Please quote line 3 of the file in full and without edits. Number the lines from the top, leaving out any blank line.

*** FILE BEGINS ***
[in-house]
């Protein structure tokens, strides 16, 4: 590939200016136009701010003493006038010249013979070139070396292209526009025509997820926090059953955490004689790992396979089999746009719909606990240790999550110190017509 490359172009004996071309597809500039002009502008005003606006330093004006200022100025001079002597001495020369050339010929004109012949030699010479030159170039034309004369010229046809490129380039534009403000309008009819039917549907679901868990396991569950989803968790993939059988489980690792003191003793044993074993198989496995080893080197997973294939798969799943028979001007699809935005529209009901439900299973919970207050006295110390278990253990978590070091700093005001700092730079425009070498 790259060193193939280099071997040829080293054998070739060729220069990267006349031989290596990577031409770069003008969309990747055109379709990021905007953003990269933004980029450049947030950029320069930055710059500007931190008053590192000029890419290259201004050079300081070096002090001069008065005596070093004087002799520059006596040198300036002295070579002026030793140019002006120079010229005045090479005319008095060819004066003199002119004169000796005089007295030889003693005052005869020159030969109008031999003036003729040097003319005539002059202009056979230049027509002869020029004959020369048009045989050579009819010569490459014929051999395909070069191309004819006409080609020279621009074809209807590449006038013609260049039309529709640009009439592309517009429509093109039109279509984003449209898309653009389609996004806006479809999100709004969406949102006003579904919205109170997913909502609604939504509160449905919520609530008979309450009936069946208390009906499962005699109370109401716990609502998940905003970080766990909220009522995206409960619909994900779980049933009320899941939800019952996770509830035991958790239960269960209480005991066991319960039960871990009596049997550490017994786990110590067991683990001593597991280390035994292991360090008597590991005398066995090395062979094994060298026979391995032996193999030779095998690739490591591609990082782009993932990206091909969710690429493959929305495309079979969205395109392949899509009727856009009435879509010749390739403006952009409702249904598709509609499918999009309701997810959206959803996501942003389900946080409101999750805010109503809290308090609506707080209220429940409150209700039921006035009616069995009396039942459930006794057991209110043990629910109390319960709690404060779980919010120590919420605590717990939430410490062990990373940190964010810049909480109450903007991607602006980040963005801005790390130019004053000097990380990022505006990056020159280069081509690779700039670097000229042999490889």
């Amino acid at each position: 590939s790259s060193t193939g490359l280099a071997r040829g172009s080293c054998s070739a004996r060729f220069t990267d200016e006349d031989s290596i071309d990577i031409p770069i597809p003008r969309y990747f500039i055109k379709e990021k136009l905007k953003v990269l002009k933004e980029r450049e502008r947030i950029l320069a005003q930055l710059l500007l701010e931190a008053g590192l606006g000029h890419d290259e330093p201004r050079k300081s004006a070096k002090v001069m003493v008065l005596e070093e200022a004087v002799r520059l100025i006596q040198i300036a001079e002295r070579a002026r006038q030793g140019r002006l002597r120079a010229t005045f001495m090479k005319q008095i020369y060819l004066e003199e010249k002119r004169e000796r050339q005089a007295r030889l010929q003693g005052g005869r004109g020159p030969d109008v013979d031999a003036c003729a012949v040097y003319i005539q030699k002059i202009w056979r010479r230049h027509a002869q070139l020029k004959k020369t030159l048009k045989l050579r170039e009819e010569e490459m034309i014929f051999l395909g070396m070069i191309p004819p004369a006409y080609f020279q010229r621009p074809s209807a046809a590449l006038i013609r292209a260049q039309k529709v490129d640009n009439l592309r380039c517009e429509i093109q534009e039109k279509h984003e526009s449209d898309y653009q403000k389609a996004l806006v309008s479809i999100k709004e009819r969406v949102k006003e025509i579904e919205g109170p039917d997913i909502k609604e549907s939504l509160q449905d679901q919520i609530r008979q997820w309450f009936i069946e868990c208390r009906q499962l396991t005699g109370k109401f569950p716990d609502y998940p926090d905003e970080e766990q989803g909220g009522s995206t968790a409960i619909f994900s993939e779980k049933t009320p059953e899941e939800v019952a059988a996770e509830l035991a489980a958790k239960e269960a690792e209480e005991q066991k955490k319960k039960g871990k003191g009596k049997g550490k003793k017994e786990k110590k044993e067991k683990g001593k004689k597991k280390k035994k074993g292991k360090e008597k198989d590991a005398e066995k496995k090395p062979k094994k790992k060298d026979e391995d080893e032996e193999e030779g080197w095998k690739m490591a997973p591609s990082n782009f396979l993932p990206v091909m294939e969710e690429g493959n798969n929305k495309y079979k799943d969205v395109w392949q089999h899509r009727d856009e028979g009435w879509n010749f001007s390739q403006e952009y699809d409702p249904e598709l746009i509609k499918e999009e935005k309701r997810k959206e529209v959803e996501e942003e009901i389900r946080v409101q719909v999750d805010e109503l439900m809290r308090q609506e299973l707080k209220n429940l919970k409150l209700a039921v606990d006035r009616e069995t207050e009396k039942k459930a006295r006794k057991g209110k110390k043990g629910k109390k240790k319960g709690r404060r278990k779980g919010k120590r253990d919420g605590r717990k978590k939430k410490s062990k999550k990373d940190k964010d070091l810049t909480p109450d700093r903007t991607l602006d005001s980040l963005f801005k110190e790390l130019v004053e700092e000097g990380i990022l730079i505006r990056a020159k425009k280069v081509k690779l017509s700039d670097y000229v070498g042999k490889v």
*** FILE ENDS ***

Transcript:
């Amino acid at each position: 590939s790259s060193t193939g490359l280099a071997r040829g172009s080293c054998s070739a004996r060729f220069t990267d200016e006349d031989s290596i071309d990577i031409p770069i597809p003008r969309y990747f500039i055109k379709e990021k136009l905007k953003v990269l002009k933004e980029r450049e502008r947030i950029l320069a005003q930055l710059l500007l701010e931190a008053g590192l606006g000029h890419d290259e330093p201004r050079k300081s004006a070096k002090v001069m003493v008065l005596e070093e200022a004087v002799r520059l100025i006596q040198i300036a001079e002295r070579a002026r006038q030793g140019r002006l002597r120079a010229t005045f001495m090479k005319q008095i020369y060819l004066e003199e010249k002119r004169e000796r050339q005089a007295r030889l010929q003693g005052g005869r004109g020159p030969d109008v013979d031999a003036c003729a012949v040097y003319i005539q030699k002059i202009w056979r010479r230049h027509a002869q070139l020029k004959k020369t030159l048009k045989l050579r170039e009819e010569e490459m034309i014929f051999l395909g070396m070069i191309p004819p004369a006409y080609f020279q010229r621009p074809s209807a046809a590449l006038i013609r292209a260049q039309k529709v490129d640009n009439l592309r380039c517009e429509i093109q534009e039109k279509h984003e526009s449209d898309y653009q403000k389609a996004l806006v309008s479809i999100k709004e009819r969406v949102k006003e025509i579904e919205g109170p039917d997913i909502k609604e549907s939504l509160q449905d679901q919520i609530r008979q997820w309450f009936i069946e868990c208390r009906q499962l396991t005699g109370k109401f569950p716990d609502y998940p926090d905003e970080e766990q989803g909220g009522s995206t968790a409960i619909f994900s993939e779980k049933t009320p059953e899941e939800v019952a059988a996770e509830l035991a489980a958790k239960e269960a690792e209480e005991q066991k955490k319960k039960g871990k003191g009596k049997g550490k003793k017994e786990k110590k044993e067991k683990g001593k004689k597991k280390k035994k074993g292991k360090e008597k198989d590991a005398e066995k496995k090395p062979k094994k790992k060298d026979e391995d080893e032996e193999e030779g080197w095998k690739m490591a997973p591609s990082n782009f396979l993932p990206v091909m294939e969710e690429g493959n798969n929305k495309y079979k799943d969205v395109w392949q089999h899509r009727d856009e028979g009435w879509n010749f001007s390739q403006e952009y699809d409702p249904e598709l746009i509609k499918e999009e935005k309701r997810k959206e529209v959803e996501e942003e009901i389900r946080v409101q719909v999750d805010e109503l439900m809290r308090q609506e299973l707080k209220n429940l919970k409150l209700a039921v606990d006035r009616e069995t207050e009396k039942k459930a006295r006794k057991g209110k110390k043990g629910k109390k240790k319960g709690r404060r278990k779980g919010k120590r253990d919420g605590r717990k978590k939430k410490s062990k999550k990373d940190k964010d070091l810049t909480p109450d700093r903007t991607l602006d005001s980040l963005f801005k110190e790390l130019v004053e700092e000097g990380i990022l730079i505006r990056a020159k425009k280069v081509k690779l017509s700039d670097y000229v070498g042999k490889v």